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I'm sitting on a jackpot, and I didn't realize it until a rainy week inspired me to clean my office closet. Over the course of this year I had easily purchased fifteen boxes of thank you cards for $3 a piece. Yet, there in my closet sat a neatly organized box of blank cards, more than a hundred of them. Further organizing found varying leftover craft supplies and art supplies, easily enough to have made all the posters and projects that my son created this year for school.
If we take stock of what we have, we spend less on what we really don't need. It's the principle of "use it or lose it." Organizing and putting your things to good use allows you to actually use them to make the best use of your money.
Take stock of what you have. Organize your items in storage boxes and label the contents on each box. Cards should be organized by type, season, or holiday. Paper craft supplies should be kept together and separate from other craft supplies. Creating a tote that holds leftover supplies that can be used for kids' crafts isn't a bad idea, either. Hardware should be separated in compartmentalized storage boxes, and freezer contents should be listed on a sheet of paper. Likewise, read your manuals for electronic products and know their capabilities so that you don't purchase more items than needed.
Using some items for projects other than the ones they were intended for might be painful initially, but they're actually costing you money if you don't. Expensive leftover scrapbooking supplies seem inappropriate for decorating a child's Valentine box, but the alternative is leaving them to sit on the shelf while purchasing new supplies. Rather than horde them, use them.
If your home is feeling crowded and unorganized, using rather than saving will help alleviate that problem. By putting everything to good use, you'll have less clutter and more responsible use of your money.
Use a mini hanger for socks as a rubberband keeper. The rubber bands will all be kept on the area where the socks hung. Take a rubber band, slip knot around the end that kept the socks from sliding off (this will be the hinge area) and then hook the other end on the end that hung on the display (this end you remove to get to rubber bands). It also works with hair bands. Just toss in the drawer or hang. Recycling and organizing in one!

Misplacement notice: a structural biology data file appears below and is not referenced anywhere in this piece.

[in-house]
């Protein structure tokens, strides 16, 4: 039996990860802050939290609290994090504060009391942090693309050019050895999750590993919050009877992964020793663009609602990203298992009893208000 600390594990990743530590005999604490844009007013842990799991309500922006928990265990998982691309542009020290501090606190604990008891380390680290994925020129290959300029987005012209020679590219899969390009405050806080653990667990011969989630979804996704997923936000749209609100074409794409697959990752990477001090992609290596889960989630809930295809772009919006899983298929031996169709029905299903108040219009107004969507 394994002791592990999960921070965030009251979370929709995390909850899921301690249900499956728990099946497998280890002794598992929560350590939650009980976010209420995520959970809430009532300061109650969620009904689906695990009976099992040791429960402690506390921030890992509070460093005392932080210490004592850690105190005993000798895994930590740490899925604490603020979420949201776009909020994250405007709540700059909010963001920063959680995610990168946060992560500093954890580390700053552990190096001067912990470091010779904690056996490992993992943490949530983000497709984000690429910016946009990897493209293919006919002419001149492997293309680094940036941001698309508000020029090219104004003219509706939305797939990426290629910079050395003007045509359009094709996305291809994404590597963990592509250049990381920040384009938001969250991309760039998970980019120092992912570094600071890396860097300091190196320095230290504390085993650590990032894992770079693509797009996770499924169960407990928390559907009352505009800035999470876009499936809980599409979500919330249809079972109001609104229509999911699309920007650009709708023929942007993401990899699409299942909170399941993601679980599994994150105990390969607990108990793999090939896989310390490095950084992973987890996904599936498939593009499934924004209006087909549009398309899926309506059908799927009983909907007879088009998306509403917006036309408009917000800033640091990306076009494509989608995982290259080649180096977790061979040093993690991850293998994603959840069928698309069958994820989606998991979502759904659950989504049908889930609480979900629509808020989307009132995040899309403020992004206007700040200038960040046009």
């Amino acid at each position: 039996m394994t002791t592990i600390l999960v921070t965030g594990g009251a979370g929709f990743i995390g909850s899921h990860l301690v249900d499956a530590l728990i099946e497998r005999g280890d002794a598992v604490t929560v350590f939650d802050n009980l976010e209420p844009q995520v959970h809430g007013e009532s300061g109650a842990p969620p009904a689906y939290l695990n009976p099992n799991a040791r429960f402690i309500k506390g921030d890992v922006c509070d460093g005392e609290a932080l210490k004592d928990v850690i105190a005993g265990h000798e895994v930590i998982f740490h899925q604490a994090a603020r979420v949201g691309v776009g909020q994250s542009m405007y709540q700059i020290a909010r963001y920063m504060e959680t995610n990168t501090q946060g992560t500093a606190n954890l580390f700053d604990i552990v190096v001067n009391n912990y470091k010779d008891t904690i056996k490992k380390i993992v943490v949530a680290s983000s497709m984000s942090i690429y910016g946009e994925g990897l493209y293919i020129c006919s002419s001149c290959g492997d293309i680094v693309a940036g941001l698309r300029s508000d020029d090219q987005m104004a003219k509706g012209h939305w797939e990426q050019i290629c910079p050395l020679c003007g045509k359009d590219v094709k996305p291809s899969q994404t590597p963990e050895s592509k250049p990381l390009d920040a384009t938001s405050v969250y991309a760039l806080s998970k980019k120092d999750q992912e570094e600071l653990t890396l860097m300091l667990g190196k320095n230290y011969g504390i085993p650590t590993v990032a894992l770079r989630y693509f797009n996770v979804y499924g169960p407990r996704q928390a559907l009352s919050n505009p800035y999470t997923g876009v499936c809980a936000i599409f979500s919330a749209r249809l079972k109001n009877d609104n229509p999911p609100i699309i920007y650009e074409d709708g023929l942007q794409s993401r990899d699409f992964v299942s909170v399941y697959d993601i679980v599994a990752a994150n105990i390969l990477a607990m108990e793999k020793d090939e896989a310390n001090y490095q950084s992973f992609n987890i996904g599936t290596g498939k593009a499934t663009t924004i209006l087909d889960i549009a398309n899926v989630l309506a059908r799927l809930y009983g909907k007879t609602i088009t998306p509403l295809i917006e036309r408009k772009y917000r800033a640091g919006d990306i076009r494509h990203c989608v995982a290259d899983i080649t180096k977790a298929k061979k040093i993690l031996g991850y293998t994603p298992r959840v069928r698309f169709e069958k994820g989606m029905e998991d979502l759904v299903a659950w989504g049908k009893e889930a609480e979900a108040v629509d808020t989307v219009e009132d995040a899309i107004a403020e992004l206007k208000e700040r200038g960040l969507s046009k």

By Trish from Memphis TN
I was constantly receiving free return address labels in the mail. I hated throwing them out and the supply kept increasing. I found a good way to keep them organized and easy to see when I need them.
It's fun to organize your office and enjoy crafting at the same time. These crafty ideas will not only organize your desk but also keep children busy while you finish some of your paperwork.
A Muellers' Spaghetti box works great for holding the supply of note paper I have cut from paper received in the mail. It is attached to the side of the refrigerator by flat magnets glued to the back of the box making the paper so accessible for making my grocery list, etc.
My desk is against one wall. I have a computer and printer on it. I have velcro strips holding all the cords together with the name of each cord written on it with black felt marker.
Whether you have an entire room in your house devoted to your home office, or even just a desk in the corner of your kitchen or bedroom, organizing it is essential to finding the things that you need when you need them.
I recently raised my computer up with some jar lids. Today, I reconfigured the desk so I didn't have to sit forward and look to the left at the laptop.
A great and inexpensive way to organize your office supplies are with these $1 tin pails! You can find these tin pails at your local Dollar Spot at Target, Dollar Tree, Party City or Arts and Craft stores.
You can make attractive office storage containers. Trim sturdy boxes to size and cover with a wallpaper border of library books. Makes your office area look neat and tidy and is great storage! By Syd
This weeks tips include: Using old film negatives, reusing old champagne bucket, and office desk storage boxes.